fig 8 piazz adenaure.JPG
Fif. 8 Piazzale Kouder Adenauer

The third location (the local market in the pedestrian area situated in “via del Pigneto”) introduces a new sonic element, the sounds of nature, in the form of birds singing. Human (voices) and mechanical sounds (traffic), as well as sound of society (the sounds of the local market) are also present, but mixed in different proportion, in comparison to the first two soundscapes. Here, the sound of traffic, far back in the background, is almost imperceptible, while the sounds of human conversations at the local market are distinctly audible in the foreground.

fig 9 pigneto.JPG

Fig. 9 Via del Pigneto

Socio-cultural and psychophysical dimensions of perception of urban soundscape

With regard to socio-cultural dimensions, data analysis of the open-ended questionnaire allowed to highlight two important aspects that characterize the urban soundscape perception of the three locations under examination and to develop a psycho-social explanatory model for each of them.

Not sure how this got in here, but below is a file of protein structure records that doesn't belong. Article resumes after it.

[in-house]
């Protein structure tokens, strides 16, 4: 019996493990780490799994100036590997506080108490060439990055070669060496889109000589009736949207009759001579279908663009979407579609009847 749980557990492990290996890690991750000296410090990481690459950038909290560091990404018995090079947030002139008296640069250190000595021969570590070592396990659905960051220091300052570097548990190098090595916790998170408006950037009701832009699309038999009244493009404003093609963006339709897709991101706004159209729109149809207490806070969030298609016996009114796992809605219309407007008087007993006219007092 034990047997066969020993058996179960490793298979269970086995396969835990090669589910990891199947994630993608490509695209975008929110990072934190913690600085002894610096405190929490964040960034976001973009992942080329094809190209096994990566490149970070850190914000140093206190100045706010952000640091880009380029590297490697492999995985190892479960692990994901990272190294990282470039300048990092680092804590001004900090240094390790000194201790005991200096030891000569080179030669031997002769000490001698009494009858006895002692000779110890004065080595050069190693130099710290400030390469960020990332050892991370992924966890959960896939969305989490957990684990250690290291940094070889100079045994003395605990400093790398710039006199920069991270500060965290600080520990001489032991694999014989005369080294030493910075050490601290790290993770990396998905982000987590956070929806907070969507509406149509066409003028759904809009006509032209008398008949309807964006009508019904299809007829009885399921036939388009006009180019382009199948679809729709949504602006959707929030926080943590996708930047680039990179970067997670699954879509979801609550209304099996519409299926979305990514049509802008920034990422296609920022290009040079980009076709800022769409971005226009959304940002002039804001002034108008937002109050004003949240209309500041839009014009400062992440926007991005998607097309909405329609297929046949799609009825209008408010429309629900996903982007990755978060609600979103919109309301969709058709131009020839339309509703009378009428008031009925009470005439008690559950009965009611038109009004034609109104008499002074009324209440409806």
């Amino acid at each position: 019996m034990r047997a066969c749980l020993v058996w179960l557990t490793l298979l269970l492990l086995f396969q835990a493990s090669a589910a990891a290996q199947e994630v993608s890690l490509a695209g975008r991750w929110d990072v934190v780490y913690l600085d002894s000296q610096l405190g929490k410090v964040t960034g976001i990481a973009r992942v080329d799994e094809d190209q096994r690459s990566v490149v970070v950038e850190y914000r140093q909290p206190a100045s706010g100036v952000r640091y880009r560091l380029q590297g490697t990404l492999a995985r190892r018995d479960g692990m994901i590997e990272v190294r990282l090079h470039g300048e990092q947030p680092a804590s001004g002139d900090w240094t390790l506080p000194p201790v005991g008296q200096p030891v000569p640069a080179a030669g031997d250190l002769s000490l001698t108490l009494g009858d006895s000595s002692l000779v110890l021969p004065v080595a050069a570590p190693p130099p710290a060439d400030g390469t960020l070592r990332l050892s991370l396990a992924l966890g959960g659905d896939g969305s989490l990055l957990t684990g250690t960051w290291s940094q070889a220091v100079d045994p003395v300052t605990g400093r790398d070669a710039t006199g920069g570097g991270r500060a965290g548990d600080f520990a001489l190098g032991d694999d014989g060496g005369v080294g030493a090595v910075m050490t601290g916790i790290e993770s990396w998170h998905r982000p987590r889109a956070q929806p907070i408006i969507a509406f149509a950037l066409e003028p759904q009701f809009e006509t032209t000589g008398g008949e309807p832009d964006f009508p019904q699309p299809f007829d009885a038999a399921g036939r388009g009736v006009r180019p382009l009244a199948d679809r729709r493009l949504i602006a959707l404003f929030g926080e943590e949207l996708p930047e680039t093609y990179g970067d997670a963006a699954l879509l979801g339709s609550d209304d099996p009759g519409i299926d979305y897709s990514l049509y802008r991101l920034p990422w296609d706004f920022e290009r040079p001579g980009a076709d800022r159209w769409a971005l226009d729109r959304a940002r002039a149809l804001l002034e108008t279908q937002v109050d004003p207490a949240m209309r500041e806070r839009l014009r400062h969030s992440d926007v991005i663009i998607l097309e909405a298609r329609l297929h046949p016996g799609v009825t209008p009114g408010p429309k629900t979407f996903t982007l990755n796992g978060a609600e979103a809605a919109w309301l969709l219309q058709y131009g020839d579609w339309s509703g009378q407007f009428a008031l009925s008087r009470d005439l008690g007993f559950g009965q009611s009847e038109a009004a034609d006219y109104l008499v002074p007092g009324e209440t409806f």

The first aspect is represented by the tendency of the respondents to distinguish the perceived elements of a soundscape into sounds and noises, where “sound” stands for a positive and pleasant sonic experience, while “noise” stands for that perceived as negative or unpleasant.

The second aspect is represented by two opposite attitudes toward the soundscape elements evaluated as negative and referred to as noise: one is inclined towards the identification of strategies for change; while the other limits itself merely to asserting the negativity of these elements (called noise), without even conceiving the possibility of taking action.

The elaboration of interpretative models of these two aspects is derived from the following considerations: